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Can and Should a Pay-As-You-Go Pension System Mimic a Funded System?

Author

Listed:
  • Hassler, John

    (Institute for International Economic Studies)

  • Lindbeck, Assar

    () (The Research Institute of Industrial Economics)

Abstract

This paper considers the possibility of letting a pay-go pension system mimic a fully funded pension system. Generically, it turns out to be impossible to make a less than fully funded pension system actuarially fair on average. But a non-funded pay-go pension system can provide an actuarially fair implicit return on the margin, which increases economic efficiency. The benefits of this fall entirely on current pensioners as a windfall gain unless compensating transfers are implemented. Such a system can be thought of as a pay-go system that mimics a fully funded pension system in combination with lump transfers to current pensioners from current and future workers.

Suggested Citation

  • Hassler, John & Lindbeck, Assar, 1998. "Can and Should a Pay-As-You-Go Pension System Mimic a Funded System?," Working Paper Series 499, Research Institute of Industrial Economics.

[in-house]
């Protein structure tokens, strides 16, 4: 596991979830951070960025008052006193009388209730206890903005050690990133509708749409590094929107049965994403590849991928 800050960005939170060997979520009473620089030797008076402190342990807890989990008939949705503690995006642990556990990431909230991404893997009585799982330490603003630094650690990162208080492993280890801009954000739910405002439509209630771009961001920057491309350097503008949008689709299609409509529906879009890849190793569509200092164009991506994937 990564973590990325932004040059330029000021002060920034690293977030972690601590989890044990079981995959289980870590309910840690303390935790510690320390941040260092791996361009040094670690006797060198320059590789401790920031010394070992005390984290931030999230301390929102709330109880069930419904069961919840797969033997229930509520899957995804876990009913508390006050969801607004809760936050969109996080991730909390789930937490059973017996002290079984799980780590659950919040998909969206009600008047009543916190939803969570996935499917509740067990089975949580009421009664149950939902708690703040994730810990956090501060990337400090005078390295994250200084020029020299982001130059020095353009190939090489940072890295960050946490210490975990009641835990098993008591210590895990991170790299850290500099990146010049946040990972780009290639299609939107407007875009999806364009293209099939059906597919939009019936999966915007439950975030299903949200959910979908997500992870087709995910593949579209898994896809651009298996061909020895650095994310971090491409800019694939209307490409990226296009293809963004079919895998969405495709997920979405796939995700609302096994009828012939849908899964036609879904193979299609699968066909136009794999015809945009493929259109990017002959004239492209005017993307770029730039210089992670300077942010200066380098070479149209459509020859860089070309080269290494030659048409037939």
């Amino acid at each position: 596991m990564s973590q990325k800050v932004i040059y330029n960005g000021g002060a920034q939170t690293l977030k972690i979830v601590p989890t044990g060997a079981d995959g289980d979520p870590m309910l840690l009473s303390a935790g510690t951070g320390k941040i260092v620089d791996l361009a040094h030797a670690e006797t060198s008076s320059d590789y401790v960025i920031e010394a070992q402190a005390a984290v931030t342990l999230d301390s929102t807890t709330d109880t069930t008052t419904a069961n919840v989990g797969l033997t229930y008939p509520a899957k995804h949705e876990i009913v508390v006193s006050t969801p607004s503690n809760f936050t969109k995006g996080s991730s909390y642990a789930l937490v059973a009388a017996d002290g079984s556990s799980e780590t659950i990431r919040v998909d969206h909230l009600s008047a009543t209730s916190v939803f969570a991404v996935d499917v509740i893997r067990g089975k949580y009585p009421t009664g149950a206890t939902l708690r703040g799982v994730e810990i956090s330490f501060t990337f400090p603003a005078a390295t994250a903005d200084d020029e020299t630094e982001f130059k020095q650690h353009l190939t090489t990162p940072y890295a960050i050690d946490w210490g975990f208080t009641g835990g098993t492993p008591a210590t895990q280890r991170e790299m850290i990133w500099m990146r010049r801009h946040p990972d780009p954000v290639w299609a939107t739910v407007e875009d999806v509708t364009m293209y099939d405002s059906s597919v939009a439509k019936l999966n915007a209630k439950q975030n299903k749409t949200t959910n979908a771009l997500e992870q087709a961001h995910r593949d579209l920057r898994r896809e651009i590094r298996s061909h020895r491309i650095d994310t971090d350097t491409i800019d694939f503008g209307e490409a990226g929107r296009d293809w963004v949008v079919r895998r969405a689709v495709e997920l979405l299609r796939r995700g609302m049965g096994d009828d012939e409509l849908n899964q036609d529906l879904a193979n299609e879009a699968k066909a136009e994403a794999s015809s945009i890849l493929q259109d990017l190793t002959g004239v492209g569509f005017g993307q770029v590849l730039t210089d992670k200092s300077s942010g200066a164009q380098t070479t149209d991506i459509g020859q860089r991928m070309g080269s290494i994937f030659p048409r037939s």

• Handle: RePEc:hhs:iuiwop:0499
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    References listed on IDEAS

    as
    1. Feldstein, Martin, 1996. "The Missing Piece in Policy Analysis: Social Security Reform," American Economic Review, American Economic Association, vol. 86(2), pages 1-14, May.
    2. Hassler, John & Lindbeck, Assar, 1997. "Optimal actuarial fairness in pension systems: A note," Economics Letters, Elsevier, vol. 55(2), pages 251-255, August.
    3. Paul A. Samuelson, 1958. "An Exact Consumption-Loan Model of Interest with or without the Social Contrivance of Money," Journal of Political Economy, University of Chicago Press, vol. 66, pages 467-467.
    4. Smith, Alasdair, 1982. "Intergenerational transfers as social insurance," Journal of Public Economics, Elsevier, vol. 19(1), pages 97-106, October.
    Full references (including those not matched with items on IDEAS)

    More about this item

    Keywords

    Pension systems; Pay-as-you-go; Actuarial; Funding;

    JEL classification:

    • H50 - Public Economics - - National Government Expenditures and Related Policies - - - General
    • H55 - Public Economics - - National Government Expenditures and Related Policies - - - Social Security and Public Pensions
    • H60 - Public Economics - - National Budget, Deficit, and Debt - - - General

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